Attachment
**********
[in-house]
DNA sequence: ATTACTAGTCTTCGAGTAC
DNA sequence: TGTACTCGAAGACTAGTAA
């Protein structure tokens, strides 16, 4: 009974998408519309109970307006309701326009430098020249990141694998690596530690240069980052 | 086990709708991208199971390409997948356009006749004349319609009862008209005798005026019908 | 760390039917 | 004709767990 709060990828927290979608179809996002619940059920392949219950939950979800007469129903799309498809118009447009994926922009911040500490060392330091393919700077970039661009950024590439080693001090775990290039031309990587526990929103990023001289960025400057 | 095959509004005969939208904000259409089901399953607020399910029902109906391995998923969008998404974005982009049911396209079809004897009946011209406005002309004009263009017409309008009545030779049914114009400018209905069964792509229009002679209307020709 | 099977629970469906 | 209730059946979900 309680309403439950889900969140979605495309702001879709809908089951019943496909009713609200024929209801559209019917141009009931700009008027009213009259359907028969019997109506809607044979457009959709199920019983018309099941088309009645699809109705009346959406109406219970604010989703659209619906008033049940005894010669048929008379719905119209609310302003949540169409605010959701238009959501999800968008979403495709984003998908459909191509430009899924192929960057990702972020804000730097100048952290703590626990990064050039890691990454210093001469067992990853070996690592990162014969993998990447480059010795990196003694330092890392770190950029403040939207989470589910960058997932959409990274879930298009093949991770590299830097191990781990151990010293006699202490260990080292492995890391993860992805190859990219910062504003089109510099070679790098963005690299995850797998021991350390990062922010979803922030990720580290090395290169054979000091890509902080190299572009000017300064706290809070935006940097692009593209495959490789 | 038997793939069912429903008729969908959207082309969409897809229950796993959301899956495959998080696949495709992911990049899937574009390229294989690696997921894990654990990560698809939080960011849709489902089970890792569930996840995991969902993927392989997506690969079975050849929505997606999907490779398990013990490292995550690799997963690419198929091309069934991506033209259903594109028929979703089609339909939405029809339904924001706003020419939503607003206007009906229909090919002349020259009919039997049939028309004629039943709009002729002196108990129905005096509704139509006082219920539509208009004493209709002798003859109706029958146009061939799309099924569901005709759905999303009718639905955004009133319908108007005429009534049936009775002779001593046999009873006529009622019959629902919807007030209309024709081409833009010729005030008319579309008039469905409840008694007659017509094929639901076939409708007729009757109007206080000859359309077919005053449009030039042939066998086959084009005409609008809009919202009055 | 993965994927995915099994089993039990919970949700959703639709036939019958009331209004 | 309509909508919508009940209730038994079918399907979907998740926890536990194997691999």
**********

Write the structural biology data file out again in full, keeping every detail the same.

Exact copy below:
[in-house]
DNA sequence: ATTACTAGTCTTCGAGTAC
DNA sequence: TGTACTCGAAGACTAGTAA
């Protein structure tokens, strides 16, 4: 009974998408519309109970307006309701326009430098020249990141694998690596530690240069980052 | 086990709708991208199971390409997948356009006749004349319609009862008209005798005026019908 | 760390039917 | 004709767990 709060990828927290979608179809996002619940059920392949219950939950979800007469129903799309498809118009447009994926922009911040500490060392330091393919700077970039661009950024590439080693001090775990290039031309990587526990929103990023001289960025400057 | 095959509004005969939208904000259409089901399953607020399910029902109906391995998923969008998404974005982009049911396209079809004897009946011209406005002309004009263009017409309008009545030779049914114009400018209905069964792509229009002679209307020709 | 099977629970469906 | 209730059946979900 309680309403439950889900969140979605495309702001879709809908089951019943496909009713609200024929209801559209019917141009009931700009008027009213009259359907028969019997109506809607044979457009959709199920019983018309099941088309009645699809109705009346959406109406219970604010989703659209619906008033049940005894010669048929008379719905119209609310302003949540169409605010959701238009959501999800968008979403495709984003998908459909191509430009899924192929960057990702972020804000730097100048952290703590626990990064050039890691990454210093001469067992990853070996690592990162014969993998990447480059010795990196003694330092890392770190950029403040939207989470589910960058997932959409990274879930298009093949991770590299830097191990781990151990010293006699202490260990080292492995890391993860992805190859990219910062504003089109510099070679790098963005690299995850797998021991350390990062922010979803922030990720580290090395290169054979000091890509902080190299572009000017300064706290809070935006940097692009593209495959490789 | 038997793939069912429903008729969908959207082309969409897809229950796993959301899956495959998080696949495709992911990049899937574009390229294989690696997921894990654990990560698809939080960011849709489902089970890792569930996840995991969902993927392989997506690969079975050849929505997606999907490779398990013990490292995550690799997963690419198929091309069934991506033209259903594109028929979703089609339909939405029809339904924001706003020419939503607003206007009906229909090919002349020259009919039997049939028309004629039943709009002729002196108990129905005096509704139509006082219920539509208009004493209709002798003859109706029958146009061939799309099924569901005709759905999303009718639905955004009133319908108007005429009534049936009775002779001593046999009873006529009622019959629902919807007030209309024709081409833009010729005030008319579309008039469905409840008694007659017509094929639901076939409708007729009757109007206080000859359309077919005053449009030039042939066998086959084009005409609008809009919202009055 | 993965994927995915099994089993039990919970949700959703639709036939019958009331209004 | 309509909508919508009940209730038994079918399907979907998740926890536990194997691999």